GUANTANAMO BAY NAVAL BASE, CUBA — Army Spc. Keith B. Sekora of Glen Burnie wants Americans to know he's one of many U.S. servicemen called overseas to support another country's citizens.
Sekora, 21, the son of Lynn L. Dunkerly of Glen Burnie and son-in-law of Jack and Karen Haley of Pasadena, is one of more than 1,500 American troops sent here since Nov. 21 for Operation Guantanamo.
They are providing food, clothing, shelter, security and medical aid for more than 7,000 Haitian migrants at the base, which is 400 air miles southeast of Miami.
A joint task force of Marines, soldiers, sailors, airmen and coast guardsmen eventually is expecting to house 10,000 Haitians in humanitarian centers.
This is the third consecutive year American troops have provided humanitarian support outside the U.S. In December 1989, troops were in Panama for Operation Just Cause. Last December, U.S. forces helped Kuwaitis get their countryback. This year, the Haitian migrants are the beneficiaries of American goodwill.
Guantanamo Bay Naval Base, resting on the southeast corner of Cuba, is the only U.S. military installation located in a communist country. According to a task force spokesman, U.S. forces will remain here until the Haitians' fate is decided in court.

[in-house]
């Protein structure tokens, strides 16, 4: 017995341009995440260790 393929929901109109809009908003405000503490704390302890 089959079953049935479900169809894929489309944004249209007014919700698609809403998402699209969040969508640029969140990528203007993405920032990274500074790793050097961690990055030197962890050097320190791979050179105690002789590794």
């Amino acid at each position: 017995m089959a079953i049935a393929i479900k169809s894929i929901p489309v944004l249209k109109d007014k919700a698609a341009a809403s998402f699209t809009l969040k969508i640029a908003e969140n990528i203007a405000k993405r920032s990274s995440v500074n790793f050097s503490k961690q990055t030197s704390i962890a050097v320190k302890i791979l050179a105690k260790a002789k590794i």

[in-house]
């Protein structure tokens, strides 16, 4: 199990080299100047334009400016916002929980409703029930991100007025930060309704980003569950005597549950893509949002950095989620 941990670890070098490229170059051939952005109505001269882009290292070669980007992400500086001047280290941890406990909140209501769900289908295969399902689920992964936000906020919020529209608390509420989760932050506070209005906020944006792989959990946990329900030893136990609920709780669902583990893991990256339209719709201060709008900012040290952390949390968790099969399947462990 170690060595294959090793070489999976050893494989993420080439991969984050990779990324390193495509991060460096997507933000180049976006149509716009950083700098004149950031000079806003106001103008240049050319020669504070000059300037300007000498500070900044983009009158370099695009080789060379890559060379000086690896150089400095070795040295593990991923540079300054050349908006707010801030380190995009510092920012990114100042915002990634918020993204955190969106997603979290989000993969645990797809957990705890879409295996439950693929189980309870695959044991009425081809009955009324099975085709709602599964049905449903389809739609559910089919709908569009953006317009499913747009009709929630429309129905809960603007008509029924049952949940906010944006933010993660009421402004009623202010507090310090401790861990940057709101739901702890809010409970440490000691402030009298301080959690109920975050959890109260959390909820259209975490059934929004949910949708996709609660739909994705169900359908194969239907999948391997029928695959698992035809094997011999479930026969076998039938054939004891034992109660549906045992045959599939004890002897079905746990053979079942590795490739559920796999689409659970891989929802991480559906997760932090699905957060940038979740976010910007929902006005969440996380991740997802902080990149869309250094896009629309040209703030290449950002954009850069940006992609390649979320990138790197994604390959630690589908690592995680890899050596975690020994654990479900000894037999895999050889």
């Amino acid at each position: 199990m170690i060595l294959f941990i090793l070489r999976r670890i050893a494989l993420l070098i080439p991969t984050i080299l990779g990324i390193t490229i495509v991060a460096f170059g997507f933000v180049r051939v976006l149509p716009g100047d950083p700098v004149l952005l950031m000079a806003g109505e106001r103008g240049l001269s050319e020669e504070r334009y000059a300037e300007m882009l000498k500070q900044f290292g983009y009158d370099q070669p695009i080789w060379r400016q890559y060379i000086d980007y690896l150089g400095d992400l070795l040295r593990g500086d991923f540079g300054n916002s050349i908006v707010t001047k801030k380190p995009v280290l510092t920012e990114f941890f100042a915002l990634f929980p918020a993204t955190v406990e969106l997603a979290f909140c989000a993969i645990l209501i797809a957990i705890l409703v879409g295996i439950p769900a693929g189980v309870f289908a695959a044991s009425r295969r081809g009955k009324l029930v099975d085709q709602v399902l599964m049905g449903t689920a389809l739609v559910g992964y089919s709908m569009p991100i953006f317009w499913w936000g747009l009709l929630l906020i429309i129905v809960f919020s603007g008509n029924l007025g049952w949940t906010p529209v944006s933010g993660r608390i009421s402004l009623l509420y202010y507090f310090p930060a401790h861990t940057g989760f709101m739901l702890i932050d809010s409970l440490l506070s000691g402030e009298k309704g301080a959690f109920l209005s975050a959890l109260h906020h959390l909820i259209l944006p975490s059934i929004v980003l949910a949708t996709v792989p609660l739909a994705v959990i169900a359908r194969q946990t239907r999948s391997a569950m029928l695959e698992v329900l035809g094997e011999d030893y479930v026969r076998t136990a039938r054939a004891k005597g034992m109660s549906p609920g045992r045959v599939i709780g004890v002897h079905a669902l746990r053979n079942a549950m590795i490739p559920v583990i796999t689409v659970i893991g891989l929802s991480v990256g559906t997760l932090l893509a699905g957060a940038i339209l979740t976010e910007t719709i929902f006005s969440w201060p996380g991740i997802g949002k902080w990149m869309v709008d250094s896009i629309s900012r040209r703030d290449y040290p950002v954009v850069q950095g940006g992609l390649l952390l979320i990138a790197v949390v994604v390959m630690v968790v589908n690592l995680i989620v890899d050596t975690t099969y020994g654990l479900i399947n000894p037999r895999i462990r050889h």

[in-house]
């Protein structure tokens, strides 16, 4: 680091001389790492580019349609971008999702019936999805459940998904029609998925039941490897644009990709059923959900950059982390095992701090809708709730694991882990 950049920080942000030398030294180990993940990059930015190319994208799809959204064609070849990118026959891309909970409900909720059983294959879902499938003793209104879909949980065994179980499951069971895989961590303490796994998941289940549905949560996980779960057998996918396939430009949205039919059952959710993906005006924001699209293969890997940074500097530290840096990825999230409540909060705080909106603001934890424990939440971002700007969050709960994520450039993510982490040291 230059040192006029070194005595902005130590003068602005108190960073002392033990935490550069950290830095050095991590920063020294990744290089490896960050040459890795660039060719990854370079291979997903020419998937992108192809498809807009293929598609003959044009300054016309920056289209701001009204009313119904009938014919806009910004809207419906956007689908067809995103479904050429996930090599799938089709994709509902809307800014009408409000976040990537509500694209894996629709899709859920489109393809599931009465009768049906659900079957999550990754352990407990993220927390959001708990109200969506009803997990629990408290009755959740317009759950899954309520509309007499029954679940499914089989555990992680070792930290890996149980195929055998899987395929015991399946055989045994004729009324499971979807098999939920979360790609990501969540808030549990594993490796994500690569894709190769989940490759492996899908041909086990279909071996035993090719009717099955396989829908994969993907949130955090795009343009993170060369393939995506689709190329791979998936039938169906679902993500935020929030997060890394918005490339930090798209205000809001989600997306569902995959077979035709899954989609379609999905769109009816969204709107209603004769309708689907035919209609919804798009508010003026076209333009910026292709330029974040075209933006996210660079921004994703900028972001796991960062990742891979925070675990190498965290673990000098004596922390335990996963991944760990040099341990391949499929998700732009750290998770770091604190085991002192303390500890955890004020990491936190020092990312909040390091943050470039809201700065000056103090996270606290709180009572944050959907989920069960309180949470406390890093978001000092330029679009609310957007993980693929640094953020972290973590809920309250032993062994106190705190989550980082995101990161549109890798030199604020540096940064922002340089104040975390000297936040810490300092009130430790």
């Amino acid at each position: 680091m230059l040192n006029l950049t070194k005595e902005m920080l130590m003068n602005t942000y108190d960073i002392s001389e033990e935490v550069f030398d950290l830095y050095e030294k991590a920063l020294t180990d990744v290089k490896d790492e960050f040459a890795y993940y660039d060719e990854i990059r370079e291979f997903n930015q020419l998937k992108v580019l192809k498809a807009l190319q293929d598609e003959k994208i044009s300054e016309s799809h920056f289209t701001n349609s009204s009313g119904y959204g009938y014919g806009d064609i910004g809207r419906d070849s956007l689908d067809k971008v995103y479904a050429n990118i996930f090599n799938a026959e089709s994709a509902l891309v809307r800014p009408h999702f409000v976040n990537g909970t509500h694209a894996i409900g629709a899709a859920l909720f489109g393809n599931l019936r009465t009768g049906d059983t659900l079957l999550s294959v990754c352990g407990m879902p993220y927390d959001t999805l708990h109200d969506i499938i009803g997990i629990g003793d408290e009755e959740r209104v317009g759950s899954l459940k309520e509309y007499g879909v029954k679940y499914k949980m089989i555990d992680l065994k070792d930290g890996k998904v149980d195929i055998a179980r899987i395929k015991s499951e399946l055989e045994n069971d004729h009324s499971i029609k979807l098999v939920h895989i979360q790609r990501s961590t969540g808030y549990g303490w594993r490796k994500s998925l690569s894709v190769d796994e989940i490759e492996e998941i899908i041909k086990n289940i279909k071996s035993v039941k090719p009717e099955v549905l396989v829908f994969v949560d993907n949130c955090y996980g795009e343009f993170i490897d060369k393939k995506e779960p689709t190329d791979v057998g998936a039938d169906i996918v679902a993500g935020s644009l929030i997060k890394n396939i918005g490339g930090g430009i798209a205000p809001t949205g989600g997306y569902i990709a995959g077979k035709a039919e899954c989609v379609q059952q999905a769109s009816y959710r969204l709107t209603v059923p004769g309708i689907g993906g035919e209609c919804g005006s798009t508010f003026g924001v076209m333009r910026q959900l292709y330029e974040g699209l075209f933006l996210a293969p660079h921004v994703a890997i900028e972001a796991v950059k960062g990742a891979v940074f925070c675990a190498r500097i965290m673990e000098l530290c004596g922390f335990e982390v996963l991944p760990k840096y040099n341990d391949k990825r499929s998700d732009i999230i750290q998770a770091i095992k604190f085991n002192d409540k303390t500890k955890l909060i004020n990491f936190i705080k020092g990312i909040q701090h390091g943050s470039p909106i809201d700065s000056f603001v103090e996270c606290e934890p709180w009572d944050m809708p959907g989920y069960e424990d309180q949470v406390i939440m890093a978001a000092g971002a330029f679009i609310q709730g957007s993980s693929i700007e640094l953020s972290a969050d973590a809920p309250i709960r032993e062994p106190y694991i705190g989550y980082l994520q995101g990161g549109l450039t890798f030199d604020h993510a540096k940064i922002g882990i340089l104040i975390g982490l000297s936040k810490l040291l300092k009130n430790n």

"WhenI first saw the Haitians, I felt sorry for them. They lost everything they had and went through a lot of humiliation," said Sekora, a 1988 graduate of Old Mill High School.
The migrants began fleeing their imperiled island home in crudely constructed boats after a Sept. 30 military coup wrested control of the government from President Jean-Bertrand Aristide. The weak Haitian economy was dealt a crippling blow by a trade embargo imposed on the "new regime" by the Organizationof American States following Aristide's ouster.
Haitians risking their lives to cover the almost 200-mile distance between Haiti and Guantanamo are being recued from their plight at sea by Navy and CoastGuard personnel.
"My job as a military policeman is to provide security for the safety and well-being of the Haitian migrants," said Sekora, who was sent here Nov. 27 from the 209th Military Police Company, Fort Meade.
After the Haitians are brought to this 45-square-mile naval base, they're transported by bus to a humanitarian center built by the troops. In addition to food and shelter, they receive clothing donated by Cuban-American residents of Miami and people from other cities.
"I feel proud that the Army trusts me to know that I can compete this hard task and that it's necessary to help everyone involved," said Sekora. "I'd like to see the Haitians get their countryback and set up a working government to benefit them."